A military collector and enthusiast has traced the military service of a soldier with ties to a Mullinville family.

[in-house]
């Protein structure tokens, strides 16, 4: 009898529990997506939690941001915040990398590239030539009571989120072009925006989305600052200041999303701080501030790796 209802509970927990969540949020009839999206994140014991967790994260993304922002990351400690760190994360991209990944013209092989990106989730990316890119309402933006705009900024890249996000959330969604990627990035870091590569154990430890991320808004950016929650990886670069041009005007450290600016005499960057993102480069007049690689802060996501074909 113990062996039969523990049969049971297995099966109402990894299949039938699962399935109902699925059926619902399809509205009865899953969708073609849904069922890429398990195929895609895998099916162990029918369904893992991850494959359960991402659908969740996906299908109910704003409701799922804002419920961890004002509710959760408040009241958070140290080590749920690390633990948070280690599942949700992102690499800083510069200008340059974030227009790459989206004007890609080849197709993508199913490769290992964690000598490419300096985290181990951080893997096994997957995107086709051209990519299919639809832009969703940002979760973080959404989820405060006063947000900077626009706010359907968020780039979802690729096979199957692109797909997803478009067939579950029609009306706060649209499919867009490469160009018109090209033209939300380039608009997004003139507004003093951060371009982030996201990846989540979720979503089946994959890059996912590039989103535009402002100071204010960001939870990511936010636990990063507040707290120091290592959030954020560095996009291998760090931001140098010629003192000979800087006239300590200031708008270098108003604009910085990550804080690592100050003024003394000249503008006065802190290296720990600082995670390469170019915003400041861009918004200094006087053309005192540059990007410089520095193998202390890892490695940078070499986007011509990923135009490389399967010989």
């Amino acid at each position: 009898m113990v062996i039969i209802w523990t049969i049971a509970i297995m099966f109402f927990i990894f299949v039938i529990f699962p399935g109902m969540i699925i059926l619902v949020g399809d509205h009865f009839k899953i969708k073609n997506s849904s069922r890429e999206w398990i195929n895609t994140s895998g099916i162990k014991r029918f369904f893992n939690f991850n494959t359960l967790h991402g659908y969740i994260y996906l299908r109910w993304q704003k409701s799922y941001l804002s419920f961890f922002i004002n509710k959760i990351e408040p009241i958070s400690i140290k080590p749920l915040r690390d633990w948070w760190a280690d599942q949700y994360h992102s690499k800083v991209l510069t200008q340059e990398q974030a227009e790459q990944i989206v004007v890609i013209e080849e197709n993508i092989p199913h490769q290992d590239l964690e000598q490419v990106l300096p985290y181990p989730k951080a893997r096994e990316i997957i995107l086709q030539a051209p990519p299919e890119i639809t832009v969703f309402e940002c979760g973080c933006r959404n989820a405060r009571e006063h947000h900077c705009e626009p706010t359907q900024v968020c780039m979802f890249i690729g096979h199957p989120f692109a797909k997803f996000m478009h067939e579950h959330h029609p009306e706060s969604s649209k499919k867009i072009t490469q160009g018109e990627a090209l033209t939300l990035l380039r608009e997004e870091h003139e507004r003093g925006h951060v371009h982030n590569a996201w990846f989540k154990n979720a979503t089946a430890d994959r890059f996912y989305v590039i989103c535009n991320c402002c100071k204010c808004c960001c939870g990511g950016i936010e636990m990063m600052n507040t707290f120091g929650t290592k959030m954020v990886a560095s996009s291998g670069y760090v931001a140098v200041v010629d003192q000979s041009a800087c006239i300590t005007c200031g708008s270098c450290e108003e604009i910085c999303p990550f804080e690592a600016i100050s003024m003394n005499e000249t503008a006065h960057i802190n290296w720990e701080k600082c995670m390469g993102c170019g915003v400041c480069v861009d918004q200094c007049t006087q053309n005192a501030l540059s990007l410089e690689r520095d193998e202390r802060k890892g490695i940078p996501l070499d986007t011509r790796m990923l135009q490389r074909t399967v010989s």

A military collector and enthusiast has traced the military service of a soldier with ties to a Mullinville family. “A couple years ago I came up with the idea of creating a website, to display my collection,” said Daan Stravers a 26-year-old Eindhoven-based signalman for the Royal Netherlands Army. “It would become an online museum. It was a great idea and I thought it would be finished pretty quickly. But eventually I realized that it would take much more time than I anticipated.” Stravers works in a bi-national division, installing and maintaining mobile computer networks for the Dutch and German military. “As a kid I was fascinated by the military, and later WWII,” he said via email. “I heard stories from my grandparents about the war. They told me about all the planes passing by and how it was like to live in such circumstances.” Stravers said his grandparents gave him a few military items that sparked an interest in World War II-era history and collectibles. “I think I got infected by a “military virus” at some point when I was a kid.” For the past few years Stravers has been researching the lives and service records of 18 soldiers from the most deadly war in history. He’s compiled personal and military items from all of the soldiers and will put them on display on his website www.ww2-eto.com. “I wanted to create an archive, where I could collect all the information I had about these veterans,” said Stravers. “I started with basic information like the name, serial number and unit of each veteran. About a year ago I started collecting all kinds of records that were available and also adding these to my archive. Then the difficult part started. I had to write an article about each and every veteran, some with very limited information. That wasn’t easy and it was very time consuming.” He said curiosity for the lives of the men who wore an article of clothing was the motivation for his research. “When I go to a museum, there are many items on display. Most of them don’t have any information or personal history. They might just say something like ‘WWII jacket used by U.S. Armed Forces.’ I am more interested in the history of these items. To whom did a particular item belong? Where did he come from? What unit did he serve in? Many collectors have dozens if not hundreds of jackets or field gear without any connections to its past. Some have a name, but no history.” One of the 18 men is Sgt. Rodney Eaton, a Missouri-native who served as an auto mechanic in the 231st Armored Field Artillery Battalion, 6th Armored Division. Eaton would marry Mullinville-native Eloise Miller in 1942. Acquiring a selection of Eaton’s military effects, Stravers set out to uncover information about him, his life and his time in the European Theater of the war. Sergeant Rodney R. Eaton was born on Dec. 5, 1917 in Harrison Co. Missouri to Vaughn and Ruby Eaton. He enlisted in the army on Nov. 25, 1940 a little more than a year before the attack on Pearl Harbor. He served as an auto mechanic in the Service Battery of the 231st Armored Field Artillery Battalion, 6th Armored Division. His battalion was activated on Sept. 15, 1942 at Camp Chaffee, Ark. Later that year, on Dec. 21, he married his sweetheart Eloise Miller at an intimate ceremony in Kinsley. On Feb. 11, 1944 he left for Europe from New York, arriving in England 12 days later. His unit participated in all five campaigns of the 6th Armored Division. They landed on Utah Beach, France on July 19, 1944, two years and five months after they were activated and about a month after the Normandy Invasion. On July 24 the last of the division’s troops and equipment was assembled in the vicinity of Le Mesnil near the west coast of the Cherbourg Peninsula and began operations in the Normandy region. They secured several bridges, relieving the 4th Armored Division in Avranches, which entered combat on July 17. In August 1944, the division moved to the Brittany, a northwestern region of France. It destroyed a German outpost in Plouvien after closing in on the small town of Brest. While combat command A remained in Brest, combat command B relieved the 4th Armored Division at Vannes and Lorient on Aug. 12 and Aug. 15 respectively. On Sept. 2 they relieved the 35th Infantry Division, protecting the south flank between Orleans and Auxerre. In November his division traveled to the Lorraine region, crossing the Nied River under strong opposition, reaching the German border on Dec. 6 and establishing and maintaining defensive positions around Saarbrücken. In response to the Ardennes counter-offensive, aka “The Battle of the Bulge,” the division became responsible for the sector south of the Sauer River, between Ettelbruck and Mostroff on two days after Christmas 1944. They engaged with heavy German troops in the Mageret and Wardin area, east of Bastogne on New Years Eve. They were forced to withdraw until a Jan. 8, 1945 counterattack. By late January, Eaton and his Division had driven the Germans across the Our River back into Germany. They penetrated the Siegfried Line and reached the Rhine River at Worms on March 21 and set up a counter reconnaissance screen along its west bank. They crossed the Rhine River at Oppenheim on March 25 driving onto Frankfurt capturing Bad Nauheim and continuing to advance eastward. On April 4 they surrounded and captured Mühlhausen, crossing the Saale River and assisted in freeing Allied prisoners held in Buchenwald, a notoriously heinous Nazi concentration camp. They took Leipzig, crossed the Mulde River at Rochlitz and on April 15, 1945 they awaited arrival of the Red Army. They maintained defensive positions along the Mulde River until the end of hostilities in Europe. The U.S. War Department determined Eaton had participated in the Normandy Campaign (June 6, 1944 – July 24, 1944), a campaign in Northern France (July 25, 1944 – Sept. 14, 1944), the Rhineland Campaign (Sept. 15, 1944 – Mar. 21, 1945), the Ardennes-Alsace Campaign (Dec. 16, 1944 – Jan. 25, 1945) and the campaign in Central Europe (Mar. 22, 1945 – May 11, 1945). The 6th Armored Division was deactivated on Sept. 18, 1945 at Camp Shanks, New York. Eaton’s post-war career included service to the Bureau of Indian Affairs, at the Colorado River Agency, in Parker, Colo. There he planned and directed field construction work, and directed the irrigation maintenance and rehabilitation activities for the Colorado River Irrigation Project. He trained and upgraded the skills of Indian equipment operators. In 1969 he developed, from surplus equipment, a mobile paving concrete mixer that saved the agency thousands of dollars. Eaton was married to Eloise until his death on July 5, 1995 while they were living in La Paz, Ariz. He is buried in Fairview Cemetery in Greensburg. Stravers has compiled stories on all 18 of the soldiers in his collection and plans to share them on his website sometime over the next year. “WWII was such an unreal period,” said Stravers. “You can hardly imagine something like that took place; a war on such a large scale. Many people, many allied soldiers left the safety of their home to liberate a country and people they did not know. They left their families, wives and children to fight overseas. This is something that can’t be forgotten. People think the soldiers featured in popular movies won the war, but that’s just not true. My displays show the actual stories of random individuals that served in all kind of units. Every single one of them made an important contribution to the war.”